here; I wanted to see you. I wanted - to say - I know he could not
help it. It was his generosity - helping those that need it; and -
and - I'm not angry. And though that's all over, you'll always be my
brothers, won't you?'
She held her outstretched hands to us both. I could not help it, I
drew her down, and kissed her brow; Clarence clasped her other hand
and held it to his lips, but neither of us could utter a word.
She turned back and went quietly away through the wood, while Emily
sank down under the beech-tree in a paroxysm of grief. You may see
which it was, for Clarence cut out 'E. M. F., 1835' upon the bark.
He soothed and caressed poor Emily as in old nursery troubles; and
presently she told us that it would be long before we saw that dear
one again, for Mrs. Fordyce was going to take her away on the
Mrs. Fordyce had seen Emily in private, before letting her go to
Ellen. There was evidently a great wish to be kind. Mrs. Fordyce
said she could never forget what she owed to us all, and could not
think of blaming any of us. 'But,' she said, 'you are a sensible
girl, Emily,' - 'how I hate being called a sensible girl,' observed
the poor child, in parenthesis, - 'and you must see that it is
desirable not to encourage her to indulge in needless discussion
after she once understands the facts.' She added that she thought a
cessation of present intercourse would be wise till the sore was in
some degree healed. She had not been satisfied about her daughter's
health for some time, and meant to take her to Bath the next day to
consult a physician, and then decide what would be best. 'And, my
dear,' she said, 'if there should be a slackening of correspondence,
do not take it as unkindness, but as a token that my poor child is
recovering her tone. Do not discontinue writing to her, but be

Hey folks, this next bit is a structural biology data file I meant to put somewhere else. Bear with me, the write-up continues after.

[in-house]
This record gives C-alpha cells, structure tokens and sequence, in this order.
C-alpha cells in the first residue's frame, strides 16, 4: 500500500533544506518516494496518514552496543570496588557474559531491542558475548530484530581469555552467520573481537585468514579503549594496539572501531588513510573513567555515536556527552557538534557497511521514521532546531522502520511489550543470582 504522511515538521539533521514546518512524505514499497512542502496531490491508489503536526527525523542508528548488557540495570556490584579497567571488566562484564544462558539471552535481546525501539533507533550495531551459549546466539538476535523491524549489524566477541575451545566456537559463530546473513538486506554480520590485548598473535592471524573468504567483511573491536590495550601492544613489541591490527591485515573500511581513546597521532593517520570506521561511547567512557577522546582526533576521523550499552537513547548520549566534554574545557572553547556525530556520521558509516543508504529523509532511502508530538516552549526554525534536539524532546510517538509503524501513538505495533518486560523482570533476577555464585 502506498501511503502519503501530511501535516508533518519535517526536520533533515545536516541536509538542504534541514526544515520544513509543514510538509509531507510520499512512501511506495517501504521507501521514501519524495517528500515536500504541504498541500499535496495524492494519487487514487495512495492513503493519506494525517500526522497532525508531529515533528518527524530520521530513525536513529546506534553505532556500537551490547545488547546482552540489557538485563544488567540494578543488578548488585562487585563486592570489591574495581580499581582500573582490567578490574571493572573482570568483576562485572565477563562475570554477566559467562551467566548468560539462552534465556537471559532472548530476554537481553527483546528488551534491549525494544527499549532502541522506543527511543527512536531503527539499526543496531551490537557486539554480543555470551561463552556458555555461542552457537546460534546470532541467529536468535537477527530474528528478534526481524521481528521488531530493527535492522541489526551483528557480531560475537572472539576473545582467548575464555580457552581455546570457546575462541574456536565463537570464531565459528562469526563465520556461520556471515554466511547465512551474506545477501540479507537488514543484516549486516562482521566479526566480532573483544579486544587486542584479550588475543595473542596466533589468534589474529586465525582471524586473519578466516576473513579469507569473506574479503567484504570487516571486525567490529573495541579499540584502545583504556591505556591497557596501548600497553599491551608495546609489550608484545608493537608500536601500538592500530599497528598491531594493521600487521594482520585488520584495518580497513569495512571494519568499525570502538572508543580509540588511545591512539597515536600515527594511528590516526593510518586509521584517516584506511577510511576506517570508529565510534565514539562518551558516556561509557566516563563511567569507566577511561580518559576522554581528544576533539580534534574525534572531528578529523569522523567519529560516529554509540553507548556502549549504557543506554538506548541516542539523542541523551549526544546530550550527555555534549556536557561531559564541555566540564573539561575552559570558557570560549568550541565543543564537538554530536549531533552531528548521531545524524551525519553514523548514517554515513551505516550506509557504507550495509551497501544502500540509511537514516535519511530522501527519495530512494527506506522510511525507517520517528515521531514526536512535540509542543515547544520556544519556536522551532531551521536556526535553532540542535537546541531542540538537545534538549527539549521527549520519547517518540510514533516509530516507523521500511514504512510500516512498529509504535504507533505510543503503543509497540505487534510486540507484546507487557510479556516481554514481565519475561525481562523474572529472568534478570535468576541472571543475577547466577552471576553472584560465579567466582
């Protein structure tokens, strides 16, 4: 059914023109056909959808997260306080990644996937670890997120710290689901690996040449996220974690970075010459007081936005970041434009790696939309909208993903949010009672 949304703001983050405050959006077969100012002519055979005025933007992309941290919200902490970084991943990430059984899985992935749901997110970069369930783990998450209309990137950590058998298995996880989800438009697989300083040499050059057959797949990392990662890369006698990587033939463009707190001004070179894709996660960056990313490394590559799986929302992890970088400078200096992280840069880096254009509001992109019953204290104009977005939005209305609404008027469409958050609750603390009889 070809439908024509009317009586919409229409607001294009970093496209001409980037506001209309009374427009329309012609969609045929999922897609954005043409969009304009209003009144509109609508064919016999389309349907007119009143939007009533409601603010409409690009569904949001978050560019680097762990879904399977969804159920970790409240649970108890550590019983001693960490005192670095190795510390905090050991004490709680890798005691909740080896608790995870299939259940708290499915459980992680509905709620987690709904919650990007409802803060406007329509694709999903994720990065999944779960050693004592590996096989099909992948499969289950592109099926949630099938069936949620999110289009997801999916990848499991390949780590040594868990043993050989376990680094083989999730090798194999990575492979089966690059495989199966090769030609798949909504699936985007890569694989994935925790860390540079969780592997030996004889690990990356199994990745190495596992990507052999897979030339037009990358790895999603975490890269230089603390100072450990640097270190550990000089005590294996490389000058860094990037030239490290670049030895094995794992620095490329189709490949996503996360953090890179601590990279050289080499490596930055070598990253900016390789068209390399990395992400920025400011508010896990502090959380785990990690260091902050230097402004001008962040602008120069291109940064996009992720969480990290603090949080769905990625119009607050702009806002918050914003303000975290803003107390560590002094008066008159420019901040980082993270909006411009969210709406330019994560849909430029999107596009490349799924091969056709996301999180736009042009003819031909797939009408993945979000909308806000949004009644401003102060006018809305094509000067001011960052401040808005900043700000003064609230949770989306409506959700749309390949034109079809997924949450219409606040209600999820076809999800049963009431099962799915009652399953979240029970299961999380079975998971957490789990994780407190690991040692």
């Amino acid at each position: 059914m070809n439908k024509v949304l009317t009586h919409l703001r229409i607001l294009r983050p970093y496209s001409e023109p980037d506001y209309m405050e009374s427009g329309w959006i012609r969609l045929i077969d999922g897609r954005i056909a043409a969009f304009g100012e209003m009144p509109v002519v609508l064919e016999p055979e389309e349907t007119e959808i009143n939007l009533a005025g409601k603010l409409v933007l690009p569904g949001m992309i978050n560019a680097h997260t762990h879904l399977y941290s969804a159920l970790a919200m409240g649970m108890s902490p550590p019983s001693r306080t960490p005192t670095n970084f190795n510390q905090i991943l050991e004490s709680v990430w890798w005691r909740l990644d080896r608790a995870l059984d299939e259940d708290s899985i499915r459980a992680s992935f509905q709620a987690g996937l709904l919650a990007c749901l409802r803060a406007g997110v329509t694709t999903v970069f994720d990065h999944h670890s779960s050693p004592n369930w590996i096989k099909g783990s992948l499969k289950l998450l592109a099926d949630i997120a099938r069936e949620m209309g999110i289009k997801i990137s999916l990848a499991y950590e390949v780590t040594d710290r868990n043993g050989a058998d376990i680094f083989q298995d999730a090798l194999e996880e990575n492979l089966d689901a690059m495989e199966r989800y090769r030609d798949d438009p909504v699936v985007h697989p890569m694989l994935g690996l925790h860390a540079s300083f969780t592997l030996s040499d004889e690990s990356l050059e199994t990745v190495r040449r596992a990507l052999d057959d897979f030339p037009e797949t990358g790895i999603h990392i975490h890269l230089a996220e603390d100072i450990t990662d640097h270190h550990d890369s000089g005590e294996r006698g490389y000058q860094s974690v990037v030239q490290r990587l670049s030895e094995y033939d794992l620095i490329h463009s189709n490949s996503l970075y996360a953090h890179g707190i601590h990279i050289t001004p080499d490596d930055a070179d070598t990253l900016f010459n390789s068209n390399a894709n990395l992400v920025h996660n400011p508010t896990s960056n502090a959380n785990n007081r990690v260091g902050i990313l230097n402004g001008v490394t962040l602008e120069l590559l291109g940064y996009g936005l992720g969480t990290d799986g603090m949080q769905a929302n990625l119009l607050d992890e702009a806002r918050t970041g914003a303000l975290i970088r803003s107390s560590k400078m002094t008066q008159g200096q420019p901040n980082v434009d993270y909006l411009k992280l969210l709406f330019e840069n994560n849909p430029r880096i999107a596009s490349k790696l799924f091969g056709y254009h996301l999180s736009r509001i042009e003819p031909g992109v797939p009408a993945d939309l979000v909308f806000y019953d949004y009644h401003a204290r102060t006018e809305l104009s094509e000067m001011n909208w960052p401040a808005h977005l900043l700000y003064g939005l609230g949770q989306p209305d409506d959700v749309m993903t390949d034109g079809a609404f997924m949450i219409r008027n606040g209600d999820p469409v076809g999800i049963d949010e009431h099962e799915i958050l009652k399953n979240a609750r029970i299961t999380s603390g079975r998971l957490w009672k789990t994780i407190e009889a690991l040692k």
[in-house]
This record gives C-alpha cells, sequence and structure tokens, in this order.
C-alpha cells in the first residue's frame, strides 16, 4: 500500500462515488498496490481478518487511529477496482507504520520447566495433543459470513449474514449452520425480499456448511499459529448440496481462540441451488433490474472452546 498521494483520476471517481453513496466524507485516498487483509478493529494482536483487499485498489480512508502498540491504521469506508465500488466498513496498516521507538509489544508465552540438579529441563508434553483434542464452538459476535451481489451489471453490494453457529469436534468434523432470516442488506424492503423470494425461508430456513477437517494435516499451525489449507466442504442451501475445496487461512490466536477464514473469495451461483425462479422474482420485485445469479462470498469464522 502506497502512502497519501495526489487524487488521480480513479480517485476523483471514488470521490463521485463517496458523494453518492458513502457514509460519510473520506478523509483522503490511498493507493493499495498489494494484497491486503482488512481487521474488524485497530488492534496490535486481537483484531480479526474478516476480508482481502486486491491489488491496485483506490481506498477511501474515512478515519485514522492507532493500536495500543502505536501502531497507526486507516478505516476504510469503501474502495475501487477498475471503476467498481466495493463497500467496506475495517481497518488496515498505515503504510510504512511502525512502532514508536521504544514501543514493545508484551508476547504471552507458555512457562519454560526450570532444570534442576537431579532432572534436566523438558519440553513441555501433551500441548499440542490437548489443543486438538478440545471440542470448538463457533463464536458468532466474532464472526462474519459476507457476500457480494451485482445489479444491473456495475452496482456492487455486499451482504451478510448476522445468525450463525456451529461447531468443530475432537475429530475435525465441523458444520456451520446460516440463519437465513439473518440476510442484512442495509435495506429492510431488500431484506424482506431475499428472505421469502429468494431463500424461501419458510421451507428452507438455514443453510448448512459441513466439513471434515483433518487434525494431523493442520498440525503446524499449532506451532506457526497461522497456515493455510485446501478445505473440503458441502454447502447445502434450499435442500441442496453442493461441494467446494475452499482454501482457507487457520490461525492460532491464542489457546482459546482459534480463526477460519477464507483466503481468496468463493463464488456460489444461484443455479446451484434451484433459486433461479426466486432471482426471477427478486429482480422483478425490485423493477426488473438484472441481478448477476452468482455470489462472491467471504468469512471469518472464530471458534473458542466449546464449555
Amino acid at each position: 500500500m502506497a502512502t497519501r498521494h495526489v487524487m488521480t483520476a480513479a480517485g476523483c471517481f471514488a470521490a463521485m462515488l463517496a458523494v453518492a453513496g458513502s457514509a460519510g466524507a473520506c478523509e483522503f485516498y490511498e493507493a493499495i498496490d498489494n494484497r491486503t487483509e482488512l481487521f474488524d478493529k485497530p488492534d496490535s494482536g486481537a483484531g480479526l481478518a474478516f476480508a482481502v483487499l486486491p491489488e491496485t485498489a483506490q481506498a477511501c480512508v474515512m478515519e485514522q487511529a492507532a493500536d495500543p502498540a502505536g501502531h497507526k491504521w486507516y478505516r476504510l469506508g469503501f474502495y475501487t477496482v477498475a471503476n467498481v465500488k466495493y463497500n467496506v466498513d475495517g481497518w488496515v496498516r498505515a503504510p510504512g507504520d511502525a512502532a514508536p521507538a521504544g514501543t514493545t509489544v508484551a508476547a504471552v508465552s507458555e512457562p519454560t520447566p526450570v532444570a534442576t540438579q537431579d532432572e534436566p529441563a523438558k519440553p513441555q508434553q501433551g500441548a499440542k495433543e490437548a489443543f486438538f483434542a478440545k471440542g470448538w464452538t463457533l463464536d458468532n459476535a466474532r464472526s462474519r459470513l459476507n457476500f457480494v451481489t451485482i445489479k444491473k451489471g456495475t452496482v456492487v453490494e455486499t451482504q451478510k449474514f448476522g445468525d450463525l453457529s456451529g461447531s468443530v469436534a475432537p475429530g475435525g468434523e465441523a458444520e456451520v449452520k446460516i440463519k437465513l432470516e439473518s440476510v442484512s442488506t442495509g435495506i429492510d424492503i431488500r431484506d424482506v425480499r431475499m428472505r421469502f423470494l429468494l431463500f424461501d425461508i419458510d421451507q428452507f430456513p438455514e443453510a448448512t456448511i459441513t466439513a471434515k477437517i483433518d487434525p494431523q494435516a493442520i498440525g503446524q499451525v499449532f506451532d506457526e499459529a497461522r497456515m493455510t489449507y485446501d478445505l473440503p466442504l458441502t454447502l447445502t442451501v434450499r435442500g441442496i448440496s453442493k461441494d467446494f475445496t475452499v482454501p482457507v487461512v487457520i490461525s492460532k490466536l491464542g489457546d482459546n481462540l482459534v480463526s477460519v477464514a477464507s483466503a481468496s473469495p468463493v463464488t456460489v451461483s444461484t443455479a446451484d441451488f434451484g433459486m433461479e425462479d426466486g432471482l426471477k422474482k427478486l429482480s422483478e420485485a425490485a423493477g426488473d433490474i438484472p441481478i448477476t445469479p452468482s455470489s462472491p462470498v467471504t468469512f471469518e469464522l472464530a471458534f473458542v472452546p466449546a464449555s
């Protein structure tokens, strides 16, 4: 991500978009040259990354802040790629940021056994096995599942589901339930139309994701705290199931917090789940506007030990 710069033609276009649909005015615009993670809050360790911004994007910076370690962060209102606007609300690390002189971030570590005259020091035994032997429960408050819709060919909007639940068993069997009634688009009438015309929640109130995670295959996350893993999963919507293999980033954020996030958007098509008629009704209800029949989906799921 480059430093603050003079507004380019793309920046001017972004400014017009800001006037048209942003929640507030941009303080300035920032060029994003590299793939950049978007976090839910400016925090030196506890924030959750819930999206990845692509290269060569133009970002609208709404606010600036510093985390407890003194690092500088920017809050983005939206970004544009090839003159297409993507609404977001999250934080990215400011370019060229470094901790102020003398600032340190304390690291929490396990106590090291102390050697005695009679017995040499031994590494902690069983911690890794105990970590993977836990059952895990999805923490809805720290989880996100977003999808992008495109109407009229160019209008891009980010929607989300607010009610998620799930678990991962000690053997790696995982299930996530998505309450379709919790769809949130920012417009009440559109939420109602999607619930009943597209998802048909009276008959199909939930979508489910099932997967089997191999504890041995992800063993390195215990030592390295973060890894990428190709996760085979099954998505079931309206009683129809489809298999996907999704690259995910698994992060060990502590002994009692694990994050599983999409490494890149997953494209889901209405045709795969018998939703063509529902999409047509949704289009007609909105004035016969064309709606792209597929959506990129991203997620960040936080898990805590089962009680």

guarded, and perhaps less rapid, in replying.'
It was for her friendship that poor Emily wept so bitterly - the
first friendship that had been an enthusiasm to her; looking at it
as a cruel injustice that Griff's misdoing should separate them.
The prediction that all might be lived down and forgotten was too
vague and distant to be much consolation; indeed, we were too young
to take it in.
We had it all over again in a somewhat grotesque form when, at
another turn in the wood, we came upon Martyn and Anne, loaded with
treasures from their robbers' cave, some of which were bestowed in
my chair, the others carried off between Anne and her not very
Anne kissed us all round, and augured cheerfully that she should lay
up a store of shells and rocks by the seaside to make 'a perfect
Robinson Crusoe cavern,' she said, 'and then Clarence can come and
be the Spaniards and the savages. But that won't be till next
summer,' she added, shaking her head. 'I shall get Ellen to tell
Emily what shells I find, and then she can tell Martyn; for mamma
says girls never write to boys unless they are their brothers! And
now Martyn will never be my brother,' she added ruefully.
'You will always be our darling,' I said.
'That's not the same as your sister,' she answered. However, amid
auguries of the combination of robbers and Robinson Crusoe, the
parting was effected, and Anne borne off by the maid; while we had
Martyn on our hands, stamping about and declaring that it was very
hard that because Griff chose to be a faithless, inconstant ruffian,
all his pleasure and comfort in life should be stopped! He said
such outrageous things that, between scolding him and laughing at
him, Emily had been somewhat cheered by the time we reached the
My father had written to Griffith, in his first displeasure, curt
wishes that he might not have reason to repent of the step he had
taken, though he had not gone the right way to obtain a blessing.
As it was not suitable that a man should be totally dependent on his
wife, his allowance should be continued; but under present
circumstances he must perceive that he and Lady Peacock could not be
received at Chantry House. We were shown the letter, and thought it
terribly brief and cold; but my mother said it would be weak to
offer forgiveness that was not sought, and my father was specially
exasperated at the absence of all contrition as to the treatment of
Ellen. All Griff had vouchsafed on that head was - the rupture had
been the Fordyces' doing; he was not bound. As to intercourse with
him, Clarence and I might act as we saw fit.
'Only,' said my father, as Clarence was leaving home, 'I trust you
not to get yourself involved in this set.'
Clarence gave a queer smile, 'They would not take me as a gift,
And as my father turned from the hall door, he laid his hand on his
wife's arm, and said, 'Who would have told us what that young fellow
would be to us.'
She sighed, and said, 'He is not twenty-three; he has plenty of
money, and is very fond of Griff.'
CHAPTER XXXIII - THE RIVER'S BANK